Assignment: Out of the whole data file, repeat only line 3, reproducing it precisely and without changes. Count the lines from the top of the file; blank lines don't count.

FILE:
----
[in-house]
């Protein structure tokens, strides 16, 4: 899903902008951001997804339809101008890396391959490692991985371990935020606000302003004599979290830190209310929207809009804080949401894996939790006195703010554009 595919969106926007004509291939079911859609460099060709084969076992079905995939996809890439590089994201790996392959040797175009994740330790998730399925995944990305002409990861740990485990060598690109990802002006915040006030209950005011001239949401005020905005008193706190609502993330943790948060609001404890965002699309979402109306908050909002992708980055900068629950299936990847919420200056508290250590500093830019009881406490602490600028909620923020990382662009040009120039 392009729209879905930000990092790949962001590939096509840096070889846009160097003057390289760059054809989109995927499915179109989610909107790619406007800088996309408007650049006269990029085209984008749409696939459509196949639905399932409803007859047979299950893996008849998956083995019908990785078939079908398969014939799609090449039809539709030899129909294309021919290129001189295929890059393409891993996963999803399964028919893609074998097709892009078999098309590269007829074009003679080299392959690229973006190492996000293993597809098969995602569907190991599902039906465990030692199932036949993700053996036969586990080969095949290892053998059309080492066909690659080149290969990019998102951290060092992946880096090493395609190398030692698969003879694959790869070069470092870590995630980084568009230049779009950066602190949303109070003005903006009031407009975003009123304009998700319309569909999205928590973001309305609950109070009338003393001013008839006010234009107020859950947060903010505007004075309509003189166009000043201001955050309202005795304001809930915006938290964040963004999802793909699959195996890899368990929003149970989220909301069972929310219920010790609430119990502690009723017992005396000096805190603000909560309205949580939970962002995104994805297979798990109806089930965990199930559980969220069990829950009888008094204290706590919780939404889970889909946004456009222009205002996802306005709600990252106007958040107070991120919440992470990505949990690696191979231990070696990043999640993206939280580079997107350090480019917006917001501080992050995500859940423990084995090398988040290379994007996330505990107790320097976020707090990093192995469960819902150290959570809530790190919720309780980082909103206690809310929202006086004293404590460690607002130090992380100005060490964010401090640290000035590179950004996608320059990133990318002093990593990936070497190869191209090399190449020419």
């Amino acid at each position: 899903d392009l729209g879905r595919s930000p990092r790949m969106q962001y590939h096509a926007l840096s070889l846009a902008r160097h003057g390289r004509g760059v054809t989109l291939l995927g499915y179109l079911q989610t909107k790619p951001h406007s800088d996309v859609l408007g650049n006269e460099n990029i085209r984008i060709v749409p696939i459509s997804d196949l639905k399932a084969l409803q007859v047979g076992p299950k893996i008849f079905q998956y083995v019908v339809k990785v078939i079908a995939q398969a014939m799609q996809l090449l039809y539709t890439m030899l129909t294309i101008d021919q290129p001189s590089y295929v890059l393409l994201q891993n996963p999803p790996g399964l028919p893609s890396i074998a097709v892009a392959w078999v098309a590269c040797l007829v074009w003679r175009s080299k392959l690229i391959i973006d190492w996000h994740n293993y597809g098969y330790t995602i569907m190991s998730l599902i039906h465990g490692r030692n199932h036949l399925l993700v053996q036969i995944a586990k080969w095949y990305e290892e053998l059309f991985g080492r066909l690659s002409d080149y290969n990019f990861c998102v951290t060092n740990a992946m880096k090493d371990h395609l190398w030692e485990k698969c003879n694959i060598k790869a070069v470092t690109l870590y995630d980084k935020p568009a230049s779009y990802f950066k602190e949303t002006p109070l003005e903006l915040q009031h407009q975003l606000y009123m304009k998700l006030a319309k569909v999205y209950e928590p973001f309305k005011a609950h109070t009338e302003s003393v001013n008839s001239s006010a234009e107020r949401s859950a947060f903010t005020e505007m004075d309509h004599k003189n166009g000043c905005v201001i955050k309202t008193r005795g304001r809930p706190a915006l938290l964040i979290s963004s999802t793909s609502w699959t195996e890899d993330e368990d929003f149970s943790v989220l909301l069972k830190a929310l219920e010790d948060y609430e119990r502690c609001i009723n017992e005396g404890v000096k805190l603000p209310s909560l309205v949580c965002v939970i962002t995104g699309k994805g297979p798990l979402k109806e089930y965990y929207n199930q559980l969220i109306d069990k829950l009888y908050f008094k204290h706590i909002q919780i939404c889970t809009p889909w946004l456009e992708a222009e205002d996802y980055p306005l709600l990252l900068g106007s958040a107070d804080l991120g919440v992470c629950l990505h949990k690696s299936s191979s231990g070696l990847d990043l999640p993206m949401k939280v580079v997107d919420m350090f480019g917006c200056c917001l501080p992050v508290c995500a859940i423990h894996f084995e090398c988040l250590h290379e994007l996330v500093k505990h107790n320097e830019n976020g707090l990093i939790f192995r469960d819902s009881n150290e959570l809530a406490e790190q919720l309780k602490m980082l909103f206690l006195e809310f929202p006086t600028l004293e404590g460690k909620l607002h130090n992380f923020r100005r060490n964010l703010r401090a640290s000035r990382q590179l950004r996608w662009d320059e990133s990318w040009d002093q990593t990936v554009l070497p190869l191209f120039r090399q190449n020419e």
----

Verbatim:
């Amino acid at each position: 899903d392009l729209g879905r595919s930000p990092r790949m969106q962001y590939h096509a926007l840096s070889l846009a902008r160097h003057g390289r004509g760059v054809t989109l291939l995927g499915y179109l079911q989610t909107k790619p951001h406007s800088d996309v859609l408007g650049n006269e460099n990029i085209r984008i060709v749409p696939i459509s997804d196949l639905k399932a084969l409803q007859v047979g076992p299950k893996i008849f079905q998956y083995v019908v339809k990785v078939i079908a995939q398969a014939m799609q996809l090449l039809y539709t890439m030899l129909t294309i101008d021919q290129p001189s590089y295929v890059l393409l994201q891993n996963p999803p790996g399964l028919p893609s890396i074998a097709v892009a392959w078999v098309a590269c040797l007829v074009w003679r175009s080299k392959l690229i391959i973006d190492w996000h994740n293993y597809g098969y330790t995602i569907m190991s998730l599902i039906h465990g490692r030692n199932h036949l399925l993700v053996q036969i995944a586990k080969w095949y990305e290892e053998l059309f991985g080492r066909l690659s002409d080149y290969n990019f990861c998102v951290t060092n740990a992946m880096k090493d371990h395609l190398w030692e485990k698969c003879n694959i060598k790869a070069v470092t690109l870590y995630d980084k935020p568009a230049s779009y990802f950066k602190e949303t002006p109070l003005e903006l915040q009031h407009q975003l606000y009123m304009k998700l006030a319309k569909v999205y209950e928590p973001f309305k005011a609950h109070t009338e302003s003393v001013n008839s001239s006010a234009e107020r949401s859950a947060f903010t005020e505007m004075d309509h004599k003189n166009g000043c905005v201001i955050k309202t008193r005795g304001r809930p706190a915006l938290l964040i979290s963004s999802t793909s609502w699959t195996e890899d993330e368990d929003f149970s943790v989220l909301l069972k830190a929310l219920e010790d948060y609430e119990r502690c609001i009723n017992e005396g404890v000096k805190l603000p209310s909560l309205v949580c965002v939970i962002t995104g699309k994805g297979p798990l979402k109806e089930y965990y929207n199930q559980l969220i109306d069990k829950l009888y908050f008094k204290h706590i909002q919780i939404c889970t809009p889909w946004l456009e992708a222009e205002d996802y980055p306005l709600l990252l900068g106007s958040a107070d804080l991120g919440v992470c629950l990505h949990k690696s299936s191979s231990g070696l990847d990043l999640p993206m949401k939280v580079v997107d919420m350090f480019g917006c200056c917001l501080p992050v508290c995500a859940i423990h894996f084995e090398c988040l250590h290379e994007l996330v500093k505990h107790n320097e830019n976020g707090l990093i939790f192995r469960d819902s009881n150290e959570l809530a406490e790190q919720l309780k602490m980082l909103f206690l006195e809310f929202p006086t600028l004293e404590g460690k909620l607002h130090n992380f923020r100005r060490n964010l703010r401090a640290s000035r990382q590179l950004r996608w662009d320059e990133s990318w040009d002093q990593t990936v554009l070497p190869l191209f120039r090399q190449n020419e």